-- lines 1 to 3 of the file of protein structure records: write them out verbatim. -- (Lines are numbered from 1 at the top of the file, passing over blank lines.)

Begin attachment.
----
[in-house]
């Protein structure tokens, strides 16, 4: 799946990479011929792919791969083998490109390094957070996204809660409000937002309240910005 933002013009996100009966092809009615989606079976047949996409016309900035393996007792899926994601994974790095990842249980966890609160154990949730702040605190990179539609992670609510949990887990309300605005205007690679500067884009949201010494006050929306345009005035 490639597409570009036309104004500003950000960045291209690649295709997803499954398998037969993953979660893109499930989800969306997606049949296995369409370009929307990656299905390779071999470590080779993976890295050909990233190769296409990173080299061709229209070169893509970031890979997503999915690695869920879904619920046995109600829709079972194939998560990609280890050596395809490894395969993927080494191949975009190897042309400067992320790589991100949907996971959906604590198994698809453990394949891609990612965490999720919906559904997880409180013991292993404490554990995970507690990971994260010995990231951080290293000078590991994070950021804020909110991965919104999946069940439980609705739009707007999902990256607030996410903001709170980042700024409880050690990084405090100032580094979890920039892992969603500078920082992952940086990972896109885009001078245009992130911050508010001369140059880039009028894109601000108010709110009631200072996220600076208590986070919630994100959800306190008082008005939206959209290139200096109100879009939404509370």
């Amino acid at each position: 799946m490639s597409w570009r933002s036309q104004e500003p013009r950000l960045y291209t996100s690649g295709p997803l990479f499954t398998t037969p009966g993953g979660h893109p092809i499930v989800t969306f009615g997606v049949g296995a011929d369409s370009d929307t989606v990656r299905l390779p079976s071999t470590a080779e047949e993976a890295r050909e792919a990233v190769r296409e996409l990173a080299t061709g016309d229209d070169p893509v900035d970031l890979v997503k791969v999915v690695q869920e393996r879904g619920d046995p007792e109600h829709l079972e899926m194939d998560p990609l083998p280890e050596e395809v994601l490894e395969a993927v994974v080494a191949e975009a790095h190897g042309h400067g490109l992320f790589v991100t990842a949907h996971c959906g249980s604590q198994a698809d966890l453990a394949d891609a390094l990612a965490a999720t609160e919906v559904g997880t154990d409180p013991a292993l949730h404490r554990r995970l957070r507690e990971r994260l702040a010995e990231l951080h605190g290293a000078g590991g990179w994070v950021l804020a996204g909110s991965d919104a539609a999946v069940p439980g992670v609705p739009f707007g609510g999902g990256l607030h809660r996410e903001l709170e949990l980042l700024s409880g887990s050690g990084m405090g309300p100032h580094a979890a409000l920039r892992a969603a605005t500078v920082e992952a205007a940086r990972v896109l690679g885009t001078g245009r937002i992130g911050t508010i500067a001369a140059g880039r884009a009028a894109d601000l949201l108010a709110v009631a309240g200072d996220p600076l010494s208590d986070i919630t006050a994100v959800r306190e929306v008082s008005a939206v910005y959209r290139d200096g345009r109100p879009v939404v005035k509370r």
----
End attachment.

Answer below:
[in-house]
């Protein structure tokens, strides 16, 4: 799946990479011929792919791969083998490109390094957070996204809660409000937002309240910005 933002013009996100009966092809009615989606079976047949996409016309900035393996007792899926994601994974790095990842249980966890609160154990949730702040605190990179539609992670609510949990887990309300605005205007690679500067884009949201010494006050929306345009005035 490639597409570009036309104004500003950000960045291209690649295709997803499954398998037969993953979660893109499930989800969306997606049949296995369409370009929307990656299905390779071999470590080779993976890295050909990233190769296409990173080299061709229209070169893509970031890979997503999915690695869920879904619920046995109600829709079972194939998560990609280890050596395809490894395969993927080494191949975009190897042309400067992320790589991100949907996971959906604590198994698809453990394949891609990612965490999720919906559904997880409180013991292993404490554990995970507690990971994260010995990231951080290293000078590991994070950021804020909110991965919104999946069940439980609705739009707007999902990256607030996410903001709170980042700024409880050690990084405090100032580094979890920039892992969603500078920082992952940086990972896109885009001078245009992130911050508010001369140059880039009028894109601000108010709110009631200072996220600076208590986070919630994100959800306190008082008005939206959209290139200096109100879009939404509370």
């Amino acid at each position: 799946m490639s597409w570009r933002s036309q104004e500003p013009r950000l960045y291209t996100s690649g295709p997803l990479f499954t398998t037969p009966g993953g979660h893109p092809i499930v989800t969306f009615g997606v049949g296995a011929d369409s370009d929307t989606v990656r299905l390779p079976s071999t470590a080779e047949e993976a890295r050909e792919a990233v190769r296409e996409l990173a080299t061709g016309d229209d070169p893509v900035d970031l890979v997503k791969v999915v690695q869920e393996r879904g619920d046995p007792e109600h829709l079972e899926m194939d998560p990609l083998p280890e050596e395809v994601l490894e395969a993927v994974v080494a191949e975009a790095h190897g042309h400067g490109l992320f790589v991100t990842a949907h996971c959906g249980s604590q198994a698809d966890l453990a394949d891609a390094l990612a965490a999720t609160e919906v559904g997880t154990d409180p013991a292993l949730h404490r554990r995970l957070r507690e990971r994260l702040a010995e990231l951080h605190g290293a000078g590991g990179w994070v950021l804020a996204g909110s991965d919104a539609a999946v069940p439980g992670v609705p739009f707007g609510g999902g990256l607030h809660r996410e903001l709170e949990l980042l700024s409880g887990s050690g990084m405090g309300p100032h580094a979890a409000l920039r892992a969603a605005t500078v920082e992952a205007a940086r990972v896109l690679g885009t001078g245009r937002i992130g911050t508010i500067a001369a140059g880039r884009a009028a894109d601000l949201l108010a709110v009631a309240g200072d996220p600076l010494s208590d986070i919630t006050a994100v959800r306190e929306v008082s008005a939206v910005y959209r290139d200096g345009r109100p879009v939404v005035k509370r």